Almost two weeks ago, I suddenly ran out of reading material in Japan, and I knew that I had long train and bus rides ahead of me. What better reason to pick up one of the many famous books that cover the cultural background of Japan? I picked Bushido, written by Inazo Nitobe in 1905 (originally published in English, not a translation). Having already read another book from the same time (The Book of Tea by Kakuzo Okakura in 1906), I had high hopes and wasn't disappointed.
Bushido is sometimes translated as "chivalry", but it's much more than that, it's an ethical system that transcents Japan to this day. Nitobe covers the Samurai code, the role of women, Suicide and many other fascinating topics.
Before I begin, I want to point out that this book, as well as the Book of Tea are now in the public domain, and the links I provided above lead to the full text of these books!
Some background, that Nitobe provides himself in the book: He is a converted Christian. In the chapter entitled "The Training and Position of Woman" he excused the fact that the woman was serving the man by the fact that she is thereby ultimately serving god: "In the ascending scale of service stood woman, who annihilated herself for man, that he might annihilate himself for the master, that he in turn might obey heaven. I know the weakness of this teaching and that the superiority of Christianity is nowhere more manifest than here, in that it requires of each and every living soul direct responsibility to its Creator. Nevertheless, as far as the doctrine of service - the serving of a cause higher than one's own self, even at the sacrifice of one's individuality; I say the doctrine of service, which is the greatest that Christ preached and is the sacred keynote of his mission - as far as that is concerned, Bushido is based on eternal truth."
This passage shows two things about this book: First, it is specifically written for the Westener, to understand the Japanese. And second, it's written from the late 19th century perspective. Feudalism was just abandoned in 1870!
I want to talk about a few things that I experienced today in Japan, in 2005, that made so much more sense to me after reading this book.
Samurai didn't engage in commerce.
"Of all the great occupations of life, none was farther removed from the profession of arms than commerce. The merchant was placed lowest in the category of vocations, - the knight, the tiller of the soil, the mechanic, the merchant." - I was surprised to hear this - but separating commercial power (money) from military power (arms) was probably doing a lot of good to the country. "Montesquieu has made it clear that the debarring of the nobility from mercantile pursuits was an admirable social policy, in that it prevented wealth from accumulating in the hands of the powerful." Isn't it tempting to contemplate for a minute about the fact that, while we do have separation of power, the commercial and political forces these days tend to grow closer together? Would we be better off to disallow alliances (e.g. by prohibiting lobbying altogether)?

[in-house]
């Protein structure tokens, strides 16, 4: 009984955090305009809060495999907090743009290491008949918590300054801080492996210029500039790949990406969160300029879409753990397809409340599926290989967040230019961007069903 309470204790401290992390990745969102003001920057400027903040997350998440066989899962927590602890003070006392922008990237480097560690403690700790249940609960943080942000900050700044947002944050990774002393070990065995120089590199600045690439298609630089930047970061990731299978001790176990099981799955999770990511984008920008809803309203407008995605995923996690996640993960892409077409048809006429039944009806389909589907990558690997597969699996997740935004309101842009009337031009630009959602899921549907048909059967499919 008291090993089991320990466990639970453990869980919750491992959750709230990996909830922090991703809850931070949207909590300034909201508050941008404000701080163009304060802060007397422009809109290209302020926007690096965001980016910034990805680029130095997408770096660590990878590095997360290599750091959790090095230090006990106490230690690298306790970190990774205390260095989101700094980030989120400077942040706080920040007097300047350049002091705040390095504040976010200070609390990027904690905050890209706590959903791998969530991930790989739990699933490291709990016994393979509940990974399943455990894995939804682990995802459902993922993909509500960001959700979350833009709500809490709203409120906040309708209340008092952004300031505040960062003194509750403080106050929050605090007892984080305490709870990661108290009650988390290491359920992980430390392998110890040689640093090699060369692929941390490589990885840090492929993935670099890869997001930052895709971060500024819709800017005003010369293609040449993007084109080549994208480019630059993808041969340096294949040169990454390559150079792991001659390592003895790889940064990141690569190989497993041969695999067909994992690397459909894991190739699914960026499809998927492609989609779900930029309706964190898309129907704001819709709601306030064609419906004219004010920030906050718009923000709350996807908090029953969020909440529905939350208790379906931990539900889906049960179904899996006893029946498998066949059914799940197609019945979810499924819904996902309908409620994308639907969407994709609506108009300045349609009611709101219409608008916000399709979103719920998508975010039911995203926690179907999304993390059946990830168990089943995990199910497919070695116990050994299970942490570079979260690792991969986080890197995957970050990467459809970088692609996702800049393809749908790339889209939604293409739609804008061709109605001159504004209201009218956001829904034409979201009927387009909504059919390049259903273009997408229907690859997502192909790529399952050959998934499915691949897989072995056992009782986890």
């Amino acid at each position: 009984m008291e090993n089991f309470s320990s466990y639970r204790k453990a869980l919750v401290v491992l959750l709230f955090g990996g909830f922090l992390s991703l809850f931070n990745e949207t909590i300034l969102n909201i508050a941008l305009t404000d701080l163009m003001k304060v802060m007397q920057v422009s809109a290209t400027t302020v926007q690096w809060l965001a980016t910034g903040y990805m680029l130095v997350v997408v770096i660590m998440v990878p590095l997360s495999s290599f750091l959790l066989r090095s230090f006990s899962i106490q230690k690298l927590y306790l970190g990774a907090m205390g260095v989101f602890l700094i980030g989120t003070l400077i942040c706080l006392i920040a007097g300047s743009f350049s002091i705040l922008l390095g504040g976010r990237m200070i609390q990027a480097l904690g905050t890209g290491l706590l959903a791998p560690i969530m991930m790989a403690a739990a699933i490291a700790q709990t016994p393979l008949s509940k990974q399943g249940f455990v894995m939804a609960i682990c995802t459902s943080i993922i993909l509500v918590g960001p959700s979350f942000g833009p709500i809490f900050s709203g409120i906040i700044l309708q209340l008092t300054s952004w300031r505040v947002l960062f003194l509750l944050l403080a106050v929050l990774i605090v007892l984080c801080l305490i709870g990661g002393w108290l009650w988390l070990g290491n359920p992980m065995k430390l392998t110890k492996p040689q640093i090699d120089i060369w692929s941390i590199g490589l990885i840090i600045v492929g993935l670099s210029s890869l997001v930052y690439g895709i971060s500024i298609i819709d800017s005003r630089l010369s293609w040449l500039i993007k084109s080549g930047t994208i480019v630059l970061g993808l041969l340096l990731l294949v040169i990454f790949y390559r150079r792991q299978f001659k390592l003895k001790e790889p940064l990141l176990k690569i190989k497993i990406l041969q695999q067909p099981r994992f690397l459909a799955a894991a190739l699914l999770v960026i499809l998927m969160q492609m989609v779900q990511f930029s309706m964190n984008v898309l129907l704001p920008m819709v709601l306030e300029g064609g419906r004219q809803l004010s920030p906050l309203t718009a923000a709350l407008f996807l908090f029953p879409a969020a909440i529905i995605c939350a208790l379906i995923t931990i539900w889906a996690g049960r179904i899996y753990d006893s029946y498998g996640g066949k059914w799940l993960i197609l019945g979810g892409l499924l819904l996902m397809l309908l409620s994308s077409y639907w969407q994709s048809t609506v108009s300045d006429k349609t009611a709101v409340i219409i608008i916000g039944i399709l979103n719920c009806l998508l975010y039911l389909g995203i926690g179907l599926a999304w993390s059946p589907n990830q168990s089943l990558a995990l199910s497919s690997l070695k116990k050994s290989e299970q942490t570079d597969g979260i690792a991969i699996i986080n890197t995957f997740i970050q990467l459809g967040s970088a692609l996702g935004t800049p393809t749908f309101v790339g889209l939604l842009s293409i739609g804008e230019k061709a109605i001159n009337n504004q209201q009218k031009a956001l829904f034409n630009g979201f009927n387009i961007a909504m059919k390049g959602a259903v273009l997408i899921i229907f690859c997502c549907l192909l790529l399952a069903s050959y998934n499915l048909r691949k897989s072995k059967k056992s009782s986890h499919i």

From this book I learned, that Japanese commerce had a bad reputation for a while, shortly after Japan was forced to open up its market. Nitobe acknowledged this, but explained it by the fact that, as mentioned above, merchants were of the lowest social standing, and as such attracting some shady characters. But he also points out that over time, Bushido ideas were gaining momentum: "Now-a-days we hear comparatively little of (...) dishonesty in trade. In twenty years [Japan's] merchants learned that in the end honesty pays. Already our merchants are finding that out. "
Harakiri, ceremonial suicide, is one of those things that is fascinating in a creepy way, and somehow we want to know more about it, even though we don't want to admit it. Nitobe starts off with pointing out that suicide is not unknown in the West, and even though the Church condemns it, there are many cases where it was respected, or even accepted.
Nitobe provides two graphic eye-witness accounts of harakiri. It's the very deliberate act of stabbing oneself below the waist, drawing the dagger all the way across and up, and pulling it out again. This procedure doesn't kill immediately but is extremely painful, and often the deliquent is beheaded after the operation to shorten his suffering.
Giving one's live for honour or a greater cause was not seen as such a big deal - in the end, we all have to die, so may as well die for something worthy, especially as there was no stigma attached to suicide. In fact, due to the glorification, harakiri was committed for reasons entirely undeserving of death: "Life was cheapcheap as reckoned by the popular standard of honor."
Personally this reminds me of the suicide wave that Goethe's The Sorrows of Young Werther created. I also have been intruiged for a long time by Socrates' death, which I would categorize as suicide. Nitobe picked that one up as well: "If suicide meant no more than dying by one's own hand, Socrates was a clear case of suicide. But nobody would charge him with the crime; Plato, who was averse to it, would not call his master a suicide." Fact is, nobody wanted to put Socrates to death, and he was given many options to escape that fate, which he stubbonly rejected. I believe that he knew that only by dying as a matyr, he would become immortal. Had he not drunken the poision, he probably wouldn't be remembered the way he is being remembered today.
This book has been a great aid for me to understand Japan - I encourage you to browse through the book online, or pick up a copy. I hope you'll enjoy it as much as I did.